It’s shortly after 8pm on a mild Cape Town summer evening as the kitchen doors swing open in the Sea Palace Chinese restaurant and a man emerges with a tray of food. It’s not destined for diners but for his family upstairs.

Not a single table in the cavernous establishment is occupied. A lone crayfish stirs in a slowly bubbling tank at the entrance and music echoes from the loudspeaker as the Sea Palace prepares to close for the night.

“I’ve had this business since 1992. This has never happened before,” says its manager, Qing Chen. “Usually 70%-80% of my business is Chinese tourists. Now they are not coming,” she says.

Chen is at the front line of SA businesses hard hit by the novel coronavirus outbreak that emerged in China late in 2019. China has borne the brunt of the epidemic, but the virus, called Sars-CoV-2, and the disease it causes, Covid-19, have rapidly spread. By March 8, Covid-19 had sickened more than 107,300 people and killed more than 3,640 people across 107 countries and territories, according to the Johns Hopkins tracker.

Last Thursday SA became Africa’s seventh nation to confirm a case, a 38-year-old man who had travelled to Italy, the epicentre of Europe’s outbreak. His wife and a woman who travelled with them to Italy have since been diagnosed with the illness, and the government has deployed tracer teams to track down their contacts.

China cancelled all outbound group tours in late January, as it aggressively sought to contain the virus, which is said to spread mainly from person to person through droplet infection. The tour ban delivered a direct hit to local businesses such as Sea Palace that have over the years carved out a market niche almost entirely dependent on Chinese tourists. The outlook remains bleak, says Wesgro CEO Tim Harris.

Travel from China to SA is projected to decline by 85% in the next six months, he says, citing research by ForwardKeys. While Chinese visitors account for 3.5% of the international arrivals to the Western Cape, the local tourism industry is reporting that potential visitors from other destinations are also cancelling or postponing bookings, he says.

Empty shelves for hand sanitizers in a store in Johannesburg. Picture: MICHELE SPATARI / AFP
Empty shelves for hand sanitizers in a store in Johannesburg. Picture: MICHELE SPATARI / AFP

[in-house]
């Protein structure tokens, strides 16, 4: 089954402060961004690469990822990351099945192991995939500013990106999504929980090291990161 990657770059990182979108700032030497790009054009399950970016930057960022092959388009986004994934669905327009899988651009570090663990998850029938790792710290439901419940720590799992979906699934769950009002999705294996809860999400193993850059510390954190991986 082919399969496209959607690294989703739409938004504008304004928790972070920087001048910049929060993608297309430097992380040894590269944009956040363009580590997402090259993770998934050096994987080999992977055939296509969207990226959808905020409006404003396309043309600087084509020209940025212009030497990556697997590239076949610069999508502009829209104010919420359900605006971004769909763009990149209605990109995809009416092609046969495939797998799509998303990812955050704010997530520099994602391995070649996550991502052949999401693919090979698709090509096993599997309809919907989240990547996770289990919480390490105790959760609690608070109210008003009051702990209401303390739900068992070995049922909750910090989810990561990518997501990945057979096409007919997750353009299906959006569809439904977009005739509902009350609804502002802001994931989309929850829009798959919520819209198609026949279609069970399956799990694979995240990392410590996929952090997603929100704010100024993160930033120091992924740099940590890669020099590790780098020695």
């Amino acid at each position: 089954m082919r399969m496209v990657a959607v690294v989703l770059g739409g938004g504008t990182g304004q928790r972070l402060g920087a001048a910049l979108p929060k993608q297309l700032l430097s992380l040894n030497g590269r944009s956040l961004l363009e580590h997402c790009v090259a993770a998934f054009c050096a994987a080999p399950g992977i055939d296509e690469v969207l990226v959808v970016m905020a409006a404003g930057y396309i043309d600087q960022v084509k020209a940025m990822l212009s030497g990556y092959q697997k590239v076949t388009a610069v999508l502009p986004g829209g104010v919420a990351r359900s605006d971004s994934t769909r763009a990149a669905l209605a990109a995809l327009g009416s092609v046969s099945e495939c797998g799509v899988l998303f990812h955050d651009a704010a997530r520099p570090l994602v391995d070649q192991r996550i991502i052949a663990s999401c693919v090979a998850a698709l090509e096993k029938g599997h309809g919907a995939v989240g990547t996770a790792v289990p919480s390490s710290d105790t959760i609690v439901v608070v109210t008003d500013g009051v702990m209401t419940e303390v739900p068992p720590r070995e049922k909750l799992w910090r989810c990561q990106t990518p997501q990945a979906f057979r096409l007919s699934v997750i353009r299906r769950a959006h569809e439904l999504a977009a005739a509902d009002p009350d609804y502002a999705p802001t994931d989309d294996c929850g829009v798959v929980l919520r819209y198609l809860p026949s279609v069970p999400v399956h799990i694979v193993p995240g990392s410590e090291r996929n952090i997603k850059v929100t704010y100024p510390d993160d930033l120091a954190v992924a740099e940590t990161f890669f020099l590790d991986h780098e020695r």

“We anticipate that this decline will mirror global trends,” he says.

As the world’s largest exporter, China contributes about a third of the world’s manufacturing output. Chinese authorities shuttered the “factory of the world” to contain the virus, with a knock-on effect on the myriad supply chains it feeds.

Industries as diverse as construction and retail face supply chain risks, says Cape Chamber of Commerce & Industry president Geoff Jacobs. “Should ships be delayed or prevented from leaving China to deliver to us, it would cause bottlenecks,” he says.

Biggest trading partner

The ramifications are already being felt in SA, which counts China as its biggest trading partner: imports from China topped $17bn in 2018, according to the UN Comtrade database on international trade.

JSE-listed companies ranging from gem producers to retailers have been issuing warnings to investors. Rough-diamond seller De Beers said sales fell by more than a third in February as concerns about Covid-19 affected customers that supply China, while alcoholic beverage maker AB InBev lost out on $285m in sales and $170m in earnings in the first two months of 2020 due to the virus.

Retail giant Shoprite projects a R100m knock in turnover due to difficulties sourcing products such as heaters and electric blankets from China, while Woolworths is expecting trouble procuring imported items in coming weeks.

Local pharmaceutical manufacturers say they are keeping a close eye on potential disruption to the supply of active pharmaceutical ingredients used to formulate medicines, and SA’s medicines regulator has promised to expedite the process for approving supplier changes should the need arise.

Exporters face both a slump in demand and potential problems unloading their cargo if dock workers are affected by the virus, says Jacobs. SA’s agricultural sector could lose as much as R39.23bn in export revenue due to the outbreak, as Asia accounts for a quarter of its exports, according to the Agriculture Business Chamber.

Even companies that do not have direct links to China have felt pain, as investors abandoned emerging-market stocks and sought havens in gold and US Treasuries. The coronavirus has battered financial markets and sent global stocks tumbling at a rate last seen during the 2008 global economic crisis. Almost R1-trillion was wiped from the JSE all share index in the last week of February.

Though SA businesses may be able to swiftly source alternative suppliers, the reality for most is that it takes time to build trade relationships and establish new markets.

“The Chinese government prevented tourists (coming in) to protect the world. It’s good to protect the people, but I just hope it can finish quickly,” says Chen, as she finalises plans to launch a buffet to lure new customers.